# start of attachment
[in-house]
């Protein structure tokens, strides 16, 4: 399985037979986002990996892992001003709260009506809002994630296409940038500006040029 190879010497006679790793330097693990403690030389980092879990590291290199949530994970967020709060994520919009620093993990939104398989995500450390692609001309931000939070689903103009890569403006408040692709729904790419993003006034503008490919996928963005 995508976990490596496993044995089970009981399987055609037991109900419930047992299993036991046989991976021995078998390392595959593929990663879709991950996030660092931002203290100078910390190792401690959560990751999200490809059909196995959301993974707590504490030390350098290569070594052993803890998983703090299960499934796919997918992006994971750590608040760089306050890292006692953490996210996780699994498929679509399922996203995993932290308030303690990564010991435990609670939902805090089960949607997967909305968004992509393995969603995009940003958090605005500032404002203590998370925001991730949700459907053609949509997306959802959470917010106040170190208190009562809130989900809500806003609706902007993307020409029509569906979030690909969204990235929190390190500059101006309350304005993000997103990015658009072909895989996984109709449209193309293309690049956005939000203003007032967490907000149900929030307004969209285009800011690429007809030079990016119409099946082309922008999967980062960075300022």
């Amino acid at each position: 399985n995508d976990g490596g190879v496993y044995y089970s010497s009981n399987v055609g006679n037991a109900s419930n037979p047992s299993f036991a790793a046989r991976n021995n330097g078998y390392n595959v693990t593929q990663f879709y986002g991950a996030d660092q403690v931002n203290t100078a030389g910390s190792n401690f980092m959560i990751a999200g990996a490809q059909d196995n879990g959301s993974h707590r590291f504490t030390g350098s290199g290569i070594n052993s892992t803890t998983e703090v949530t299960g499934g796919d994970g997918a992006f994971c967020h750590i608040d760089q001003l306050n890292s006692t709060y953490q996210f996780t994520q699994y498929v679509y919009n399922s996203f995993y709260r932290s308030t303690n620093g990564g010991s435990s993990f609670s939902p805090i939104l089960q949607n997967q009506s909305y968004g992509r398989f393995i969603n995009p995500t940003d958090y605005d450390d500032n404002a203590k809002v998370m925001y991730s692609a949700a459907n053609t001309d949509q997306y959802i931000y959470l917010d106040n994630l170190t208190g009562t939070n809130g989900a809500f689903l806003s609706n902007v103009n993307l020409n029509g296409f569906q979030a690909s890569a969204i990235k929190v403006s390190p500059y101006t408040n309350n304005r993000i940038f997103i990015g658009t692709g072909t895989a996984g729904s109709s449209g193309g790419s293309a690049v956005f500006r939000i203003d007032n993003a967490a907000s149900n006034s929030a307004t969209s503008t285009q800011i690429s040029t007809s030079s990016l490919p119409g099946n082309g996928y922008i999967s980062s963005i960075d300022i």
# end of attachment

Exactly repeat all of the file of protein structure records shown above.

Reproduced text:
[in-house]
């Protein structure tokens, strides 16, 4: 399985037979986002990996892992001003709260009506809002994630296409940038500006040029 190879010497006679790793330097693990403690030389980092879990590291290199949530994970967020709060994520919009620093993990939104398989995500450390692609001309931000939070689903103009890569403006408040692709729904790419993003006034503008490919996928963005 995508976990490596496993044995089970009981399987055609037991109900419930047992299993036991046989991976021995078998390392595959593929990663879709991950996030660092931002203290100078910390190792401690959560990751999200490809059909196995959301993974707590504490030390350098290569070594052993803890998983703090299960499934796919997918992006994971750590608040760089306050890292006692953490996210996780699994498929679509399922996203995993932290308030303690990564010991435990609670939902805090089960949607997967909305968004992509393995969603995009940003958090605005500032404002203590998370925001991730949700459907053609949509997306959802959470917010106040170190208190009562809130989900809500806003609706902007993307020409029509569906979030690909969204990235929190390190500059101006309350304005993000997103990015658009072909895989996984109709449209193309293309690049956005939000203003007032967490907000149900929030307004969209285009800011690429007809030079990016119409099946082309922008999967980062960075300022």
């Amino acid at each position: 399985n995508d976990g490596g190879v496993y044995y089970s010497s009981n399987v055609g006679n037991a109900s419930n037979p047992s299993f036991a790793a046989r991976n021995n330097g078998y390392n595959v693990t593929q990663f879709y986002g991950a996030d660092q403690v931002n203290t100078a030389g910390s190792n401690f980092m959560i990751a999200g990996a490809q059909d196995n879990g959301s993974h707590r590291f504490t030390g350098s290199g290569i070594n052993s892992t803890t998983e703090v949530t299960g499934g796919d994970g997918a992006f994971c967020h750590i608040d760089q001003l306050n890292s006692t709060y953490q996210f996780t994520q699994y498929v679509y919009n399922s996203f995993y709260r932290s308030t303690n620093g990564g010991s435990s993990f609670s939902p805090i939104l089960q949607n997967q009506s909305y968004g992509r398989f393995i969603n995009p995500t940003d958090y605005d450390d500032n404002a203590k809002v998370m925001y991730s692609a949700a459907n053609t001309d949509q997306y959802i931000y959470l917010d106040n994630l170190t208190g009562t939070n809130g989900a809500f689903l806003s609706n902007v103009n993307l020409n029509g296409f569906q979030a690909s890569a969204i990235k929190v403006s390190p500059y101006t408040n309350n304005r993000i940038f997103i990015g658009t692709g072909t895989a996984g729904s109709s449209g193309g790419s293309a690049v956005f500006r939000i203003d007032n993003a967490a907000s149900n006034s929030a307004t969209s503008t285009q800011i690429s040029t007809s030079s990016l490919p119409g099946n082309g996928y922008i999967s980062s963005i960075d300022i």